Morris Raphael Cohen
gravestone icon  Died 28 Jan 1947 at age 66 (born 25 Jul 1880).  quotes button quotes
Russian-American philosopher of science.
  Sir Michael Foster
gravestone icon  Died 28 Jan 1907 at age 70 (born 8 Mar 1836).  quotes button quotes
English physiologist and educator who introduced modern methods of teaching biology and physiology that emphasized laboratory training and became standard in the teaching of the biological sciences in English universities. As Foster's Royal Society obituary said, “He insisted that practical work, carried on by the student himself, illustrative of the facts on which the lecture was based, must immediately follow the lecture. (In this he was following principles used by Huxley). The physiology of each organ must be dealt with as a whole in the lecture, and the practical work must be so arranged as to bring home to the student all of the points of each lecture at the time. His ideal laboratory would be of sufficient size to provide each student with his own working place, both in the histological and in the chemical department at the same time.” He also studied if the heartbeat is either dependant on nerve impulses, or any degree of independance if the heart muscles have their own capability for rhythmic contraction.
  Giuseppe Fiorelli
gravestone icon  Died 28 Jan 1896 at age 72 (born 8 Jun 1823).
Italian archaeologist whose systematic excavation at Pompeii helped to preserve much of the ancient city as nearly intact as possible and contributed significantly to modern archaeological methods. Fiorelli's initial work at Pompeii was completed in 1848. With his next excavations at Pompeii (1860), he pioneered his meticulous method of studying archaeological strata; observation, recording, preservation (including building a museum), and reporting were its fundamental features. In particular he studied the materials and building methods utilized at Pompeii. It was his idea to pour liquid plaster into the spaces left by decomposed bodies in the beds of ashes to produce casts representing the original victims.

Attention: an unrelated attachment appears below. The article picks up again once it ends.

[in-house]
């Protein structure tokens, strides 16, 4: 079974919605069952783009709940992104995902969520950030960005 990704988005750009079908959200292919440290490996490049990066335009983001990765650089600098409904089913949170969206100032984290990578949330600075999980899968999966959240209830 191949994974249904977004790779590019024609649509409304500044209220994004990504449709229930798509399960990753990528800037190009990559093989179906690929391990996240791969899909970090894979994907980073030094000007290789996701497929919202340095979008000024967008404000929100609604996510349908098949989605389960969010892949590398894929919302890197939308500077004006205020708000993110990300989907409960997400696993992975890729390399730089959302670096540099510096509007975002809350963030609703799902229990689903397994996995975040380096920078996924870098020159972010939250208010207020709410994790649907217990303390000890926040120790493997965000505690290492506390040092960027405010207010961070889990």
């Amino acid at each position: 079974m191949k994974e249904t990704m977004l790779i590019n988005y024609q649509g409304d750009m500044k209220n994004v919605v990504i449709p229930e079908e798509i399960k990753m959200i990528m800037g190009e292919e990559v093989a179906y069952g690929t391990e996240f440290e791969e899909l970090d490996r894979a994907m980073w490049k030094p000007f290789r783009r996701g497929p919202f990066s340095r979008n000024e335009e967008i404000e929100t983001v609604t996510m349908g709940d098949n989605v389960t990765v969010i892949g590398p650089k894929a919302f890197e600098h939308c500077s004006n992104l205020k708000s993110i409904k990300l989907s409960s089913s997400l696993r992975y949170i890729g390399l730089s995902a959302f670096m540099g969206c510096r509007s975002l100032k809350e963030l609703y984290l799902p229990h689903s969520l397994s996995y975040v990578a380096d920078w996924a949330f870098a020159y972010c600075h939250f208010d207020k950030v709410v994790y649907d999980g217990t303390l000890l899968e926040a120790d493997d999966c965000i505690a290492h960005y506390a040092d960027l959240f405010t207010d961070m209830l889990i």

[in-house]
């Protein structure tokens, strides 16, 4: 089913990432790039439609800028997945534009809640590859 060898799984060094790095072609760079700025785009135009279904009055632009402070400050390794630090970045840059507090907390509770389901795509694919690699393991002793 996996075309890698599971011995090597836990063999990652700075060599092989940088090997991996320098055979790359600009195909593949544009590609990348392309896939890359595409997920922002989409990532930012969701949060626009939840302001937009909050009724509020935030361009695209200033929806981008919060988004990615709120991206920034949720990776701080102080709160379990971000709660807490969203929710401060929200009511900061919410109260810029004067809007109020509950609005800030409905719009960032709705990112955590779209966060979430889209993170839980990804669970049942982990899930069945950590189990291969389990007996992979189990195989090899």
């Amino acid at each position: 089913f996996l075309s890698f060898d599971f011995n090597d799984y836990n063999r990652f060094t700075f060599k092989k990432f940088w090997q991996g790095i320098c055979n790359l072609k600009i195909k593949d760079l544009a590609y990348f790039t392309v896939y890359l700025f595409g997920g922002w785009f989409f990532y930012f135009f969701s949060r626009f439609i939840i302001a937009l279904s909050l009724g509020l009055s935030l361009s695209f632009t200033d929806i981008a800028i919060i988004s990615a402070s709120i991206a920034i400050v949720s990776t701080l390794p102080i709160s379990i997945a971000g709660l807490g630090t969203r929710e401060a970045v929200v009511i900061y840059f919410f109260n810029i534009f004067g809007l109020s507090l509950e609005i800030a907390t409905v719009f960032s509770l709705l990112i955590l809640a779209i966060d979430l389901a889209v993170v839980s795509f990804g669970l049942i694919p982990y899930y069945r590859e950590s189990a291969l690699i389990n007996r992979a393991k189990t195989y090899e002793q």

Édouard Lartet
gravestone icon  Died 28 Jan 1871 at age 69 (born 15 Apr 1801).
Édouard Armand Isidore Hippolyte Lartet was a geologist, archaeologist, and a principal founder of paleontology, who is chiefly credited with discovering man's earliest art and with establishing a date for the Upper Paleolithic Period of the Stone Age. His most striking discovery was a mammoth tooth, found in a cave, upon which was a drawing of a mammoth. This was clear proof that man lived at the same time as the mammoth.
  Benoit Clapeyron
gravestone icon  Died 28 Jan 1864 at age 64 (born 26 Feb 1799).
French engineer who expressed Sadi Carnot's ideas on heat analytically, with the help of graphical representations. While investigating the operation of steam engines, Clapeyron found there was a relationship (1834) between the heat of vaporization of a fluid, its temperature and the increase in its volume upon vaporization. Made more general by Clausius, it is now known as the Clausius-Clapeyron formula. It provided the basis of the second law of thermodynamics. In engineering, Clayeyron designed and built locomotives and metal bridges. He also served on a committee investigating the construction of the Suez Canal and on a committee which considered how steam engines could be used in the navy.
  Karl Adolf Agardh
gravestone icon  Died 28 Jan 1859 at age 74 (born 23 Jan 1785).
Swedish botanist and mathematician whose Synopsis alagarum Scandinaviae of 1817 presented a new systematic survey of all algae. Working with Schelling, whom he met at Karlsbad mineral springs, he studied the algae found in the hot springs. Algardh revealed the life cycle of these algae. Later, he expanded his field from taxonomy to writing on plant physiology and plant anatomy. He gave up this career when, in 1834, he was appointed the bishop in Karlstad.«
  Thomas Tredgold